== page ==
From the monthly archives: "May 2006"
What's That Bug? does not endorse extermination

what is this bug?
Subject: what is this bug? This is by far the biggest wasp type bug I’ve seen in central Texas. What is it?
Jen

Hi Jen,
This is a Cicada Killer. The wasps sting and paralyze Cicadas and then fly with them to their burrow.

What's That Bug? does not endorse extermination

Grotesque looking little spindly things attacking my Jalepeno Pepper plant-Please identify?
Are these black ugly things the larvae of this ugly critter? If so, is there anything I can do to kill them off besides waiting for my praying mantis’ to hatch? Are they destructive to my vegetable garden? Any help you can provide, I would be so grateful. I truly would rather depend on natural predators if possible but if I need to use pesticides, I would be alright with that option as well.
Thanks in advance.
The Kerbys

Hi Kerbys,
You have a photo of one mature and a colony of immature Keel-Backed Treehoppers. Many species look very similar. They are fond of tomatoes, peppers, eggplant and other solanaceous plants. We handpick them from our plants or spray with soapy water.

What's That Bug? does not endorse extermination

Imperial Moth?? – Extreme South Georgia
Found this on my cypress fence this past week. Can’t find anything that states Imperial Moth come this far south. The eggs are still on the fence and there must be at least a dozen of them. Is it indeed an Imperial Moth???
Thanks!
Cheryl

Hi Cheryl,
Our Audubon Guide lists the range of the Imperial Moth as east of the Rocky Mountains from Canada to Mexico. Your specimen is within that range.

What's That Bug? does not endorse extermination

Just some pics
Hello – This is a fantastic site and has helped me identify several "unknowns" around my house. I know you enjoy getting nice shots of various creatures, so I thought I would send in some shots I took this week of a Luna Moth and a Silkworm Moth outside my house in Richmond, VA.
I hope you enjoy them.
Matt Rohler

Hi Matt,
Your Cecropia Moth image is one of the nicest we have ever received.

What's That Bug? does not endorse extermination

I LOVE your site, bugs are fascinating
Dear wtb,
Here is a lovely winged green thingie we had on our porch in Anguilla. We called him our Leaf Bug, as we don’t know what he is. Size about 2.5 inches long. And here is a spider who just hung out by our front door. She was about 3 inches from her left to right legs. I did see on your tick page that the last picture sent in by Simon, is a female deer tick. We have them everywhere here on Cape Cod, and if there are deer around, if you get bitten, you most likely will get Lyme disease. My husband just got over Lyme disease, had to be on antibiotics for a year! Darcy’s picture above it is an immature dog or wood tick, these rarely carry Lyme disease, but do carry Rocky Mt. Fever and Tularemia, and other co-infections. If there is anything you want to know about ticks, I unfortunately know too much. Great site you have!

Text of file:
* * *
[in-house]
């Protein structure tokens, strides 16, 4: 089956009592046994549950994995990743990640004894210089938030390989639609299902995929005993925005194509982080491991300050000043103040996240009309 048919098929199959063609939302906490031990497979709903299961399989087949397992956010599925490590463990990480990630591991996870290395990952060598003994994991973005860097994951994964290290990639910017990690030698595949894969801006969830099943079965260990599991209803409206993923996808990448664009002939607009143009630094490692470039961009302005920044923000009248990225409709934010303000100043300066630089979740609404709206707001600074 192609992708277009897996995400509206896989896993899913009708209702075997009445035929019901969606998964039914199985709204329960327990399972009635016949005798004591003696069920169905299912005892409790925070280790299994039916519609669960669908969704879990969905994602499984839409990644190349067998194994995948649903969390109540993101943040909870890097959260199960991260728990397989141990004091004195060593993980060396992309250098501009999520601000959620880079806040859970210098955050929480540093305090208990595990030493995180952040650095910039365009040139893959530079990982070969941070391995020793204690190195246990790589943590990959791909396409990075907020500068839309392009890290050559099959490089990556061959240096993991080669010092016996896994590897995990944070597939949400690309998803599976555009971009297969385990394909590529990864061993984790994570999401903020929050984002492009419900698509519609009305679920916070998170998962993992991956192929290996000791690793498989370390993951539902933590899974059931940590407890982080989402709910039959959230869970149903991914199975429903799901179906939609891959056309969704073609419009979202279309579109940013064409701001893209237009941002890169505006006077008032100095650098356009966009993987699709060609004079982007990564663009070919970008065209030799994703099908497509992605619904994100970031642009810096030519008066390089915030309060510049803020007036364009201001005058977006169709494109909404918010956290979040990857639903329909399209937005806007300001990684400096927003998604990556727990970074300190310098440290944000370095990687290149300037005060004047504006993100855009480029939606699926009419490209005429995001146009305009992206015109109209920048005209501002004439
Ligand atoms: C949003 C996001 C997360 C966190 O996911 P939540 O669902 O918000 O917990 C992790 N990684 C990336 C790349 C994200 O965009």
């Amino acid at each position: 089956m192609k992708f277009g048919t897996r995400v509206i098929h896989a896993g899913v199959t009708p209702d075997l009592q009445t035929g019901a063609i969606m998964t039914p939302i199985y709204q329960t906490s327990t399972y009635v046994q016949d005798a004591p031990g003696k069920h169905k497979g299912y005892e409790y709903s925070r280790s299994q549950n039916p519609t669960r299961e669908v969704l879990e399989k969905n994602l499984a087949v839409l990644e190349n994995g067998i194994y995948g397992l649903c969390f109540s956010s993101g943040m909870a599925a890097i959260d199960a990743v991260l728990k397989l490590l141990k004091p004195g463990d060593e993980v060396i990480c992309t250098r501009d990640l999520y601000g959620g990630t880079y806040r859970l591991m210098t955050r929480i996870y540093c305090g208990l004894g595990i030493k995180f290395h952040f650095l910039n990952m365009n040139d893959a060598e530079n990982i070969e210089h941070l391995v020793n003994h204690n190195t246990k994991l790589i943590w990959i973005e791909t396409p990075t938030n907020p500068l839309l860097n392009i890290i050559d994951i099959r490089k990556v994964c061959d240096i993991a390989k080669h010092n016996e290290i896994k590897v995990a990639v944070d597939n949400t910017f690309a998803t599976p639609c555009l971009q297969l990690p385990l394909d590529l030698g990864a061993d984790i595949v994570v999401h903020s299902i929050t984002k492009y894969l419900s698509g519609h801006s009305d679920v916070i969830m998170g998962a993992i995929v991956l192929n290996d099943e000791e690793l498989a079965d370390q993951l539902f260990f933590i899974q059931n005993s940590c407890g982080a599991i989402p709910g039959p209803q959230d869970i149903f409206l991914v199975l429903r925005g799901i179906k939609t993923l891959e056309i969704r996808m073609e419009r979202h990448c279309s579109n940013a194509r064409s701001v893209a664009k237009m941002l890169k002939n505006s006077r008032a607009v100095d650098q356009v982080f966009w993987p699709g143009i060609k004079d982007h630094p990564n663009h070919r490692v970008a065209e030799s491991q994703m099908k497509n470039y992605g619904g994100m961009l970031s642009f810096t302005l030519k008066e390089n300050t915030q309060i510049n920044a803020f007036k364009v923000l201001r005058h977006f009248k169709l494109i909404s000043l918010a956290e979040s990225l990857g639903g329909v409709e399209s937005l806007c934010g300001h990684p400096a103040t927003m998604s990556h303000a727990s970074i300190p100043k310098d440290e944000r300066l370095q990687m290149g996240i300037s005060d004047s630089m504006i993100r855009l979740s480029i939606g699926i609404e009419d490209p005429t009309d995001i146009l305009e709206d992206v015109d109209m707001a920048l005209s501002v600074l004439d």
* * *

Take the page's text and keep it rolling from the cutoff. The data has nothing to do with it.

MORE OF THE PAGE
Thank you,
Jane Carter

Hi Jane,
Thanks for the compliments. Your Leaf Bug is a Katydid. We are wondering if the spider was also in Anguilla or in Cape Cod. We suspect Anguilla. This is a type of Huntsman Spider, also called Giant Crab Spiders. We have never seen an orange one before. Thanks for the tick info.

Hi WTB people,
Thank you! A Katydid, that is neat. He was a very cute critter. Yes, the Orange Huntsman spider was in Anguilla too, the critters loved to hang out on the porch. I think they valued the shade, and also we washed off our snorkel gear on the steps and then poured the water on the flowers, so there was always clean fresh water there for them. And the chickens couldn’t reach them up on the side. Chickens eat anything, and the bugs must know that.
Jane

What's That Bug? does not endorse extermination

Large Black and white wasp
Can you identify this wasp for me, and tell me a little about it. Wasps are a hobby of mine, but I have never seen this one in any book. They are very common at Brazos Bend State Park in Texas, where I am a volunteer, and are frequently seen going in and out of holes in wood, or walking on open soil or sand.
Thanks very much..
H. Glen Kilgore

Hi H. Glen,
Your photo is blurry, but it sure looks to us like a Mason Wasp, Monobia quadridens. According to BugGuide, the Mason Wasp: “Usually nests in wood borings, but sometimes burrows in dirt banks. Sometimes takes over abandoned nests of carpenter bees or ground bees, also Sceliphron (mud dauber) cells. Nest is provisioned with caterpillars, and cells of nest are separated by mud partitions.”

What's That Bug? does not endorse extermination